There is no denying I use a lot of technology in my classes. It gives me great pleasure to discover a new tool and design an activity around it. I really think this is what keeps me motivated after so many years teaching. The challenge that mastering a tool brings and the possibility to use it in my classes to boost students’ motivation and spark their interest is certainly something that keeps my own motivation alive and kicking
Today, I would like to share with you an activity that I did with my intermediate students. I loved designing the activity and the way my students got involved activating their communicative and writing skills during the whole process.
- Google Slides
- to develop students’ communicative skills
- to develop students’ writing skills
- to revise vocabulary related to “work”
- to integrate technology in the classroom
- to encourage collaborative work
Before the class.
I created a Google presentation using Google Slides and wrote the content for the first two slides. I also added three extra blank slides (see below)
I created three Padlets and called them: Work 1, Work 2, and Work 3
In each of these 3 blank slides I inserted a link to one of these Padlets.
During the class.
One. I asked students to form groups of 4. I have 12 students in this class, so I had three groups, one for each blank slide. If you have more students, you can easily add another slide to accommodate two more questions. I asked each group to write three or four questions related to “work”. I certainly encouraged them to come up with some juicy questions and avoid simple ones such as “Where do you work?”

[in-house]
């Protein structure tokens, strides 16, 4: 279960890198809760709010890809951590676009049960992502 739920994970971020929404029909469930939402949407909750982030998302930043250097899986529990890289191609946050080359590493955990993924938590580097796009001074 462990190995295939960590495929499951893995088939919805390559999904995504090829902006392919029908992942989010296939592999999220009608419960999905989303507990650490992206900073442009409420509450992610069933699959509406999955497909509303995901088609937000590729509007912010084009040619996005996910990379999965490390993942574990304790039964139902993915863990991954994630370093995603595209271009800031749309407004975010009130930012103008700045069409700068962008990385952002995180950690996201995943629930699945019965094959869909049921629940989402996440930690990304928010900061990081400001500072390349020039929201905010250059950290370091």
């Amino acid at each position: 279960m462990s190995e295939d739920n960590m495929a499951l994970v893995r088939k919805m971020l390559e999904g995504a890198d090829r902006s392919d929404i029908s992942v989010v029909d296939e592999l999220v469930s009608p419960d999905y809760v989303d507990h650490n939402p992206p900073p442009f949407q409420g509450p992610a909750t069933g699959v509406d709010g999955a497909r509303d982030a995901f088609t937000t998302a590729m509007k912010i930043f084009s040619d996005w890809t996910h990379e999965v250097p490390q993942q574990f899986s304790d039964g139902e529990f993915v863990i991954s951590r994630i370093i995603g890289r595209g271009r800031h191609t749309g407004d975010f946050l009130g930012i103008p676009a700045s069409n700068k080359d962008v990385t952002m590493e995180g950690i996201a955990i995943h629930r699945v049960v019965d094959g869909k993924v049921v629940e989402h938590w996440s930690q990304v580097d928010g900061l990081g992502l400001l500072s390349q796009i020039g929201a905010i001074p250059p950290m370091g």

Two. Once they have written their questions, the groups read them aloud and the class decides on the best two from each group to keep.
Three. At this point, there are two things you can do
- Assign each group one of the three slides and ask them to write their two questions, being careful not to delete the link to Padlet. Share the link for your Google Drive presentation making sure you share the link with editing permissions (read and write). I have shortened the link using Google shortener.
- If you think this step might be complicated for your students, you can always write them yourself. Have the groups dictate their two questions and move on to the next stage.
Four: Speaking. Ask students in their groups to discuss the questions in the three slides encouraging them to use work-related vocabulary. Get feedback.
Five: Set homework.
Show the presentation from the very beginning where they will see the instructions for their homework.
Explain that at home they will need to answer one of the two questions in each slide. They can do it by writing their answers or by recording them.
Remind them it is the same shortened link you shared with them in Three.
See one of the Padlet below